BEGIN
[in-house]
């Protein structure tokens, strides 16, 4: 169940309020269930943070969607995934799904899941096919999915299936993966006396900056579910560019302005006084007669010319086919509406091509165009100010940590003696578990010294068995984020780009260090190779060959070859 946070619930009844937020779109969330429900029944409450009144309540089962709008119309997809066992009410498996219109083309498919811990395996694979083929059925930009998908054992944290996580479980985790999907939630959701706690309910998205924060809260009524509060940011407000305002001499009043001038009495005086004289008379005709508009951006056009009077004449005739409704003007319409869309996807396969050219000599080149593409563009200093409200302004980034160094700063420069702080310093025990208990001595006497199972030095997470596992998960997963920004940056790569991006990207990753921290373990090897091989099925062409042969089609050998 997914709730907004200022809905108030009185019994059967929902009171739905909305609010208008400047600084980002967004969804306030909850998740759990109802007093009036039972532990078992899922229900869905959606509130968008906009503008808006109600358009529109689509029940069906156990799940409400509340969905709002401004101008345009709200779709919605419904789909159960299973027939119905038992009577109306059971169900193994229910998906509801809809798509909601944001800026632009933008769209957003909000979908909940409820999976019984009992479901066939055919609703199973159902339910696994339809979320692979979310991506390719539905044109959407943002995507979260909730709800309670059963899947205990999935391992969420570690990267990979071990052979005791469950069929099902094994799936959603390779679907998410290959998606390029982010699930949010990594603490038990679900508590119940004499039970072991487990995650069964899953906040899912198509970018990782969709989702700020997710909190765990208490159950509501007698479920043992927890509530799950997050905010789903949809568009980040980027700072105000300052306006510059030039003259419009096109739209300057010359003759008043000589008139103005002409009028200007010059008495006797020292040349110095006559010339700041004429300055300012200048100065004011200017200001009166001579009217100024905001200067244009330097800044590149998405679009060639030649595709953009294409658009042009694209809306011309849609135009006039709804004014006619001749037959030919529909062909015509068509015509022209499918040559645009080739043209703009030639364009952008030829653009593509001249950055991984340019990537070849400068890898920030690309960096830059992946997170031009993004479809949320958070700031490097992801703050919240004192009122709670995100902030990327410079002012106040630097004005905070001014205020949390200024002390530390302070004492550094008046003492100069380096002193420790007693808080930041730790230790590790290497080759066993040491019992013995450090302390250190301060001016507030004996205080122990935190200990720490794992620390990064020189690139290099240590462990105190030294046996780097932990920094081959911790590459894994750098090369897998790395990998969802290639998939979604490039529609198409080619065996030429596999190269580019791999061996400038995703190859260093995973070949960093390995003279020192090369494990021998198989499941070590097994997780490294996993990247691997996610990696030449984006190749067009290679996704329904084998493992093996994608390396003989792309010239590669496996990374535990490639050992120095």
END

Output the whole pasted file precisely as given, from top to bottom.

[in-house]
């Protein structure tokens, strides 16, 4: 169940309020269930943070969607995934799904899941096919999915299936993966006396900056579910560019302005006084007669010319086919509406091509165009100010940590003696578990010294068995984020780009260090190779060959070859 946070619930009844937020779109969330429900029944409450009144309540089962709008119309997809066992009410498996219109083309498919811990395996694979083929059925930009998908054992944290996580479980985790999907939630959701706690309910998205924060809260009524509060940011407000305002001499009043001038009495005086004289008379005709508009951006056009009077004449005739409704003007319409869309996807396969050219000599080149593409563009200093409200302004980034160094700063420069702080310093025990208990001595006497199972030095997470596992998960997963920004940056790569991006990207990753921290373990090897091989099925062409042969089609050998 997914709730907004200022809905108030009185019994059967929902009171739905909305609010208008400047600084980002967004969804306030909850998740759990109802007093009036039972532990078992899922229900869905959606509130968008906009503008808006109600358009529109689509029940069906156990799940409400509340969905709002401004101008345009709200779709919605419904789909159960299973027939119905038992009577109306059971169900193994229910998906509801809809798509909601944001800026632009933008769209957003909000979908909940409820999976019984009992479901066939055919609703199973159902339910696994339809979320692979979310991506390719539905044109959407943002995507979260909730709800309670059963899947205990999935391992969420570690990267990979071990052979005791469950069929099902094994799936959603390779679907998410290959998606390029982010699930949010990594603490038990679900508590119940004499039970072991487990995650069964899953906040899912198509970018990782969709989702700020997710909190765990208490159950509501007698479920043992927890509530799950997050905010789903949809568009980040980027700072105000300052306006510059030039003259419009096109739209300057010359003759008043000589008139103005002409009028200007010059008495006797020292040349110095006559010339700041004429300055300012200048100065004011200017200001009166001579009217100024905001200067244009330097800044590149998405679009060639030649595709953009294409658009042009694209809306011309849609135009006039709804004014006619001749037959030919529909062909015509068509015509022209499918040559645009080739043209703009030639364009952008030829653009593509001249950055991984340019990537070849400068890898920030690309960096830059992946997170031009993004479809949320958070700031490097992801703050919240004192009122709670995100902030990327410079002012106040630097004005905070001014205020949390200024002390530390302070004492550094008046003492100069380096002193420790007693808080930041730790230790590790290497080759066993040491019992013995450090302390250190301060001016507030004996205080122990935190200990720490794992620390990064020189690139290099240590462990105190030294046996780097932990920094081959911790590459894994750098090369897998790395990998969802290639998939979604490039529609198409080619065996030429596999190269580019791999061996400038995703190859260093995973070949960093390995003279020192090369494990021998198989499941070590097994997780490294996993990247691997996610990696030449984006190749067009290679996704329904084998493992093996994608390396003989792309010239590669496996990374535990490639050992120095």